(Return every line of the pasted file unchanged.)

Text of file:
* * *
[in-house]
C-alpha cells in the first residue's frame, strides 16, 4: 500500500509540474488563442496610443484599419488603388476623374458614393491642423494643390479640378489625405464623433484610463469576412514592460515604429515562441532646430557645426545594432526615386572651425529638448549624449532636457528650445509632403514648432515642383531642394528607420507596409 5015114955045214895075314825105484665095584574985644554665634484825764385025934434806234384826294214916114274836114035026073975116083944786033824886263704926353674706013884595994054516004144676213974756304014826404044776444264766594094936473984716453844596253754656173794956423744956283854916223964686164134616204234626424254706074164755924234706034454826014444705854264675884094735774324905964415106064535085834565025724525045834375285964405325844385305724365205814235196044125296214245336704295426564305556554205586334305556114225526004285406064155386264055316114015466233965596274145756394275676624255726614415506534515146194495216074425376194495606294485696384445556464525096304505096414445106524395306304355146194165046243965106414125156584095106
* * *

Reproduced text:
[in-house]
C-alpha cells in the first residue's frame, strides 16, 4: 500500500509540474488563442496610443484599419488603388476623374458614393491642423494643390479640378489625405464623433484610463469576412514592460515604429515562441532646430557645426545594432526615386572651425529638448549624449532636457528650445509632403514648432515642383531642394528607420507596409 5015114955045214895075314825105484665095584574985644554665634484825764385025934434806234384826294214916114274836114035026073975116083944786033824886263704926353674706013884595994054516004144676213974756304014826404044776444264766594094936473984716453844596253754656173794956423744956283854916223964686164134616204234626424254706074164755924234706034454826014444705854264675884094735774324905964415106064535085834565025724525045834375285964405325844385305724365205814235196044125296214245336704295426564305556554205586334305556114225526004285406064155386264055316114015466233965596274145756394275676624255726614415506534515146194495216074425376194495606294485696384445556464525096304505096414445106524395306304355146194165046243965106414125156584095106